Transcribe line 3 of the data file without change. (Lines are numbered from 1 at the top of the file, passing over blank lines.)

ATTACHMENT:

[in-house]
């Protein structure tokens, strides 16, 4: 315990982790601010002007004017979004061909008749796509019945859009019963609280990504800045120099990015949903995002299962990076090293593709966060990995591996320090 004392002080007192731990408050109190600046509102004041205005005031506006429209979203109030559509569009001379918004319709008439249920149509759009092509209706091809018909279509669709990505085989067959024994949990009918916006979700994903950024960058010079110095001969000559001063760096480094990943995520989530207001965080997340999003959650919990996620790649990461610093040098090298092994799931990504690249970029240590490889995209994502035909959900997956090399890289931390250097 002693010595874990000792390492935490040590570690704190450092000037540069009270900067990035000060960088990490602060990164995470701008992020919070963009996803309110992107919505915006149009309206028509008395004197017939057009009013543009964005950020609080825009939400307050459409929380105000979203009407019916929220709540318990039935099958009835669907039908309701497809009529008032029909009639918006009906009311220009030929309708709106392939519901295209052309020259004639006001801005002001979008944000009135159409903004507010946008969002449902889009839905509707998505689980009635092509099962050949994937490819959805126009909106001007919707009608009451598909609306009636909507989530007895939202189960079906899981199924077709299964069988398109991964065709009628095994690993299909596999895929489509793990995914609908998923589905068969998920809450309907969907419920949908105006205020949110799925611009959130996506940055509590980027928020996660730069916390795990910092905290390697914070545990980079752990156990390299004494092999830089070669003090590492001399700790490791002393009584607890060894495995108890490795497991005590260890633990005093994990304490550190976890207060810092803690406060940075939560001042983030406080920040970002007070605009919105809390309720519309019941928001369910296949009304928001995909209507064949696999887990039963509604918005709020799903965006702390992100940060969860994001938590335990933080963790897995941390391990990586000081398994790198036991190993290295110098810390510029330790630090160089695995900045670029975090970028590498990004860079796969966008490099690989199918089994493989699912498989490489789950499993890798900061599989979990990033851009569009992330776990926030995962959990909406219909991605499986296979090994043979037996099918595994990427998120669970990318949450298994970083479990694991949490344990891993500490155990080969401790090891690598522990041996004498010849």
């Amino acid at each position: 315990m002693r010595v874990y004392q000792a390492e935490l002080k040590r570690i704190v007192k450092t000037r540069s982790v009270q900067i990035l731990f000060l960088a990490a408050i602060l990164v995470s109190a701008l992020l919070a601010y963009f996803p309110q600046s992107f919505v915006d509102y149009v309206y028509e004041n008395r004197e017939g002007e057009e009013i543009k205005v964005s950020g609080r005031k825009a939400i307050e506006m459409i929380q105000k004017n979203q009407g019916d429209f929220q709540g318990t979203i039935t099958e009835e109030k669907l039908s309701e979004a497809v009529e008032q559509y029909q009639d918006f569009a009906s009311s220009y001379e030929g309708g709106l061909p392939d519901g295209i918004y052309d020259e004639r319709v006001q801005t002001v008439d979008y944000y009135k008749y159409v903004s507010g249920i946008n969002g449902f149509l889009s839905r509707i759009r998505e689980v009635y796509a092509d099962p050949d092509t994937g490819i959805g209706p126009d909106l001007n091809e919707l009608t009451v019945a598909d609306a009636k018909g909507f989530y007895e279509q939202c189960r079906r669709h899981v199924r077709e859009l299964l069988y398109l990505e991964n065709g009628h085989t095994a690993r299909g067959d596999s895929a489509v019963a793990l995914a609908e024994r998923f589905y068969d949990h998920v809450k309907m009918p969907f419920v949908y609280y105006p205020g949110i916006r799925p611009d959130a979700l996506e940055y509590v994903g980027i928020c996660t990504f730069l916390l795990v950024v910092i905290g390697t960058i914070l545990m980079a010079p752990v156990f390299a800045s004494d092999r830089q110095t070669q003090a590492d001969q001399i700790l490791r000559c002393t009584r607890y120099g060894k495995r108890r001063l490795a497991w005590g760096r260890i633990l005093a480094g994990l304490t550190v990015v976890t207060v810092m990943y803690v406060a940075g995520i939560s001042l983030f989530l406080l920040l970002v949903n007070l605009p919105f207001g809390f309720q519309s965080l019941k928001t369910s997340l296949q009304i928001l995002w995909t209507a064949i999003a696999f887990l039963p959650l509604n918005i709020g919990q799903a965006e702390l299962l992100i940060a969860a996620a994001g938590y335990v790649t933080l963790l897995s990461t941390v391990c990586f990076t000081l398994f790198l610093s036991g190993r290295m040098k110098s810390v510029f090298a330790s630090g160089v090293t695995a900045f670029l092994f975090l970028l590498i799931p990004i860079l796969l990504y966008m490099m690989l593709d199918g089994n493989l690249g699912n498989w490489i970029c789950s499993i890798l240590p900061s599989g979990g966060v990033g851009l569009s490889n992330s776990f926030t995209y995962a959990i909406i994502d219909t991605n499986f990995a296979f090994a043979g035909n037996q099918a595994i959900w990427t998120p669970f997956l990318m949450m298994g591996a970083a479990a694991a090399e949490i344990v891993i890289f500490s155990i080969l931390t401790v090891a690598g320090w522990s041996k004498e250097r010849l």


């Amino acid at each position: 315990m002693r010595v874990y004392q000792a390492e935490l002080k040590r570690i704190v007192k450092t000037r540069s982790v009270q900067i990035l731990f000060l960088a990490a408050i602060l990164v995470s109190a701008l992020l919070a601010y963009f996803p309110q600046s992107f919505v915006d509102y149009v309206y028509e004041n008395r004197e017939g002007e057009e009013i543009k205005v964005s950020g609080r005031k825009a939400i307050e506006m459409i929380q105000k004017n979203q009407g019916d429209f929220q709540g318990t979203i039935t099958e009835e109030k669907l039908s309701e979004a497809v009529e008032q559509y029909q009639d918006f569009a009906s009311s220009y001379e030929g309708g709106l061909p392939d519901g295209i918004y052309d020259e004639r319709v006001q801005t002001v008439d979008y944000y009135k008749y159409v903004s507010g249920i946008n969002g449902f149509l889009s839905r509707i759009r998505e689980v009635y796509a092509d099962p050949d092509t994937g490819i959805g209706p126009d909106l001007n091809e919707l009608t009451v019945a598909d609306a009636k018909g909507f989530y007895e279509q939202c189960r079906r669709h899981v199924r077709e859009l299964l069988y398109l990505e991964n065709g009628h085989t095994a690993r299909g067959d596999s895929a489509v019963a793990l995914a609908e024994r998923f589905y068969d949990h998920v809450k309907m009918p969907f419920v949908y609280y105006p205020g949110i916006r799925p611009d959130a979700l996506e940055y509590v994903g980027i928020c996660t990504f730069l916390l795990v950024v910092i905290g390697t960058i914070l545990m980079a010079p752990v156990f390299a800045s004494d092999r830089q110095t070669q003090a590492d001969q001399i700790l490791r000559c002393t009584r607890y120099g060894k495995r108890r001063l490795a497991w005590g760096r260890i633990l005093a480094g994990l304490t550190v990015v976890t207060v810092m990943y803690v406060a940075g995520i939560s001042l983030f989530l406080l920040l970002v949903n007070l605009p919105f207001g809390f309720q519309s965080l019941k928001t369910s997340l296949q009304i928001l995002w995909t209507a064949i999003a696999f887990l039963p959650l509604n918005i709020g919990q799903a965006e702390l299962l992100i940060a969860a996620a994001g938590y335990v790649t933080l963790l897995s990461t941390v391990c990586f990076t000081l398994f790198l610093s036991g190993r290295m040098k110098s810390v510029f090298a330790s630090g160089v090293t695995a900045f670029l092994f975090l970028l590498i799931p990004i860079l796969l990504y966008m490099m690989l593709d199918g089994n493989l690249g699912n498989w490489i970029c789950s499993i890798l240590p900061s599989g979990g966060v990033g851009l569009s490889n992330s776990f926030t995209y995962a959990i909406i994502d219909t991605n499986f990995a296979f090994a043979g035909n037996q099918a595994i959900w990427t998120p669970f997956l990318m949450m298994g591996a970083a479990a694991a090399e949490i344990v891993i890289f500490s155990i080969l931390t401790v090891a690598g320090w522990s041996k004498e250097r010849l």